Jets could use Marshon Lattimore, but can't afford another Dee-bacle

Marshon Lattimore could be a shutdown corner (0:33)

Mel Kiper Jr. thinks Marshon Lattimore, a cornerback from Ohio State, has the skills to match up with top receivers in the NFL. (0:33)

This is the sixth in a series highlighting players who could be selected by the New York Jets with the sixth overall pick in the April 27 draft:

Player: Marshon Lattimore, CB, Ohio State

Height/weight: 6-foot, 193 pounds

Scouts Inc. ranking: No. 6.

Draft projection: Second to 11th.

Scouting report: Talented, but risky. Lattimore is a third-year sophomore who played only one full season in college and has a history of hamstring injuries. Based on raw talent, he's a top-10 pick. At the scouting combine, he ran the 40 in 4.36 seconds, third-fastest among defensive backs. But he's not just a straight-line blazer; he has loose hips, allowing him to make fluid turns and mirror wide receivers. He also has a 38.5-inch vertical jump. His skill set is ideal for a man-to-man system, which makes him a scheme fit for the Jets. Lattimore visited them earlier in the week, as did Gareon Conley, another former Ohio State cornerback. Conley's ceiling isn't as high as that of Lattimore, but he's more experienced and has no injury concerns.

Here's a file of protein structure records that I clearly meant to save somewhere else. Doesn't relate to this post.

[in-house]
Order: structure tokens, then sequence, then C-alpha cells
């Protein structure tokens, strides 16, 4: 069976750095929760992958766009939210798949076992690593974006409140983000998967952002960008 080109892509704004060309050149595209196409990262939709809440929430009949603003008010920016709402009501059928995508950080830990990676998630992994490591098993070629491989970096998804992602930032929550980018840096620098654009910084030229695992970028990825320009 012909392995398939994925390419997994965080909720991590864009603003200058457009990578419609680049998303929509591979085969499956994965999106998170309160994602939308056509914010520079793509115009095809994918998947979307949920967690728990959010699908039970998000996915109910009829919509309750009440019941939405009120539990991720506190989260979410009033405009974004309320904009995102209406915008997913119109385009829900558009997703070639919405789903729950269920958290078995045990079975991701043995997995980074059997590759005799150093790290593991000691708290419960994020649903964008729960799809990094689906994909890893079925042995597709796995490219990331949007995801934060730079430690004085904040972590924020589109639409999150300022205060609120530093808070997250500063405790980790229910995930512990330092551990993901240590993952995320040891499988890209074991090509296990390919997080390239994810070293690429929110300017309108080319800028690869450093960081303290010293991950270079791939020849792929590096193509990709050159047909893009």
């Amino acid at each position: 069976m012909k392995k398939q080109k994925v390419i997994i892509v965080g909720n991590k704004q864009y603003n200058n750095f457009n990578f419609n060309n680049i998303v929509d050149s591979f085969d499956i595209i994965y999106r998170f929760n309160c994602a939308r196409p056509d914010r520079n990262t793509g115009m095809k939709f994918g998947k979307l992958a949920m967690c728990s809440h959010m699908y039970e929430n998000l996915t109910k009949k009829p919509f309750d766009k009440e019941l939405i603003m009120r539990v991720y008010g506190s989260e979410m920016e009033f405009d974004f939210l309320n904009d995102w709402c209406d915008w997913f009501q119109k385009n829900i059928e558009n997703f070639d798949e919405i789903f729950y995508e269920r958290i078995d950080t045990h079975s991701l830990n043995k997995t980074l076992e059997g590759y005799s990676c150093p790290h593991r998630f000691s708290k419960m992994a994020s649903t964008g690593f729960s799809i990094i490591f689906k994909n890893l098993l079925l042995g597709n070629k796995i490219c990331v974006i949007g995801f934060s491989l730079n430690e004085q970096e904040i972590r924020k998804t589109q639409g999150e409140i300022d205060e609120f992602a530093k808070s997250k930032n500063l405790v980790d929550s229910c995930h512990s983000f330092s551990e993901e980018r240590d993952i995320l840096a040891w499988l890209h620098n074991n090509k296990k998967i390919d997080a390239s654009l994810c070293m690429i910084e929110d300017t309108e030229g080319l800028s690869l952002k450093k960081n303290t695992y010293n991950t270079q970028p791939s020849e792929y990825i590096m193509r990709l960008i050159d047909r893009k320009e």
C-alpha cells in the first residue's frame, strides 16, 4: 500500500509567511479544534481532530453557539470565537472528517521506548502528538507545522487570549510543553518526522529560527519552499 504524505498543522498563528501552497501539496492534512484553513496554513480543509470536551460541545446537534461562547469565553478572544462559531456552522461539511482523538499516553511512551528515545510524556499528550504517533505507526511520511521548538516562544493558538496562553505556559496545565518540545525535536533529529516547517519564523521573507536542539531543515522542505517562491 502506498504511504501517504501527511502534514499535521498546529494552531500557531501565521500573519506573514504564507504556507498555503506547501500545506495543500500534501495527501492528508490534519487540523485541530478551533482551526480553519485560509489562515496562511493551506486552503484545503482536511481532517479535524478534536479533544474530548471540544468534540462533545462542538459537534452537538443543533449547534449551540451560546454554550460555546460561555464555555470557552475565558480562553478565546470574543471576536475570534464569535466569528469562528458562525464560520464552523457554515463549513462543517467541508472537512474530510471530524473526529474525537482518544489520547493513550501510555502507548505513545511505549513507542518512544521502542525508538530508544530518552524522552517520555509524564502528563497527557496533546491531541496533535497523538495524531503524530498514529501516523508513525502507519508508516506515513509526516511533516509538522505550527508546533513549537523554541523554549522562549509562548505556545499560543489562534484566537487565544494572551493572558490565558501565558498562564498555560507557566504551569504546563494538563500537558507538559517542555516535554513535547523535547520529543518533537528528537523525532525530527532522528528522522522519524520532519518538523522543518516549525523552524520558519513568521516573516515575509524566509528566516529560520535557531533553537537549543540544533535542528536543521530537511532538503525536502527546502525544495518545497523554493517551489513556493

Key stats: Lattimore was targeted only 35 times last season, but he got his hands on 13 of those passes -- four interceptions and nine pass breakups. The passer rating against him was a ridiculously low 30.2, according to Pro Football Focus. He committed only two penalties and he didn't miss any of his 37 solo-tackle attempts. He was a first-team, all-Big Ten Conference selection.

Red flags: Let's start with the hamstrings. In 2014, he tore his left hamstring on the third day of preseason camp and required surgery, causing him to miss his freshman year. On the third day of camp in 2015, he injured his right hamstring and was limited to six games (84 snaps). Lattimore started yoga and strengthening exercises, which he believes helped him stay healthy in 2016. He didn't complete his combine workout, but he claimed it was because of tightness in his hip flexor, not another hamstring issue. The Jets got burned when they chose oft-injured cornerback Dee Milliner with the ninth overall pick in 2013. A different regime pulled the trigger, but does the current front office want to take a similar gamble?

In his own words: "I've got the confidence that I'm one of the best, but I had to get healthy enough to show that I'm one of the best, and that's what I did this year. ... [The injuries] were frustrating, but all the coaches were telling me I had a bright future, so stick with it. I talked to my parents a lot about it. They always keep me up, make me laugh about it, get me off of being hurt or injured or whatever."

Scouts' take: ESPN's Mel Kiper, Jr.: "Every time you watched him, you saw a guy who could be a shutdown corner. He was able to elevate his game and he just jumped out at you. I'm not going to say he's going to be Darrelle Revis in his prime or Richard Sherman, but he’s got a chance to be one heck of a corner. ... I think he has a chance to be one of the top three corners in the league. I think he has higher ceiling than any of the other corners [in the draft]." ... ESPN's Todd McShay: "Lattimore, to me, is the best cover corner in this class. Cornerback is clearly a need for the Jets."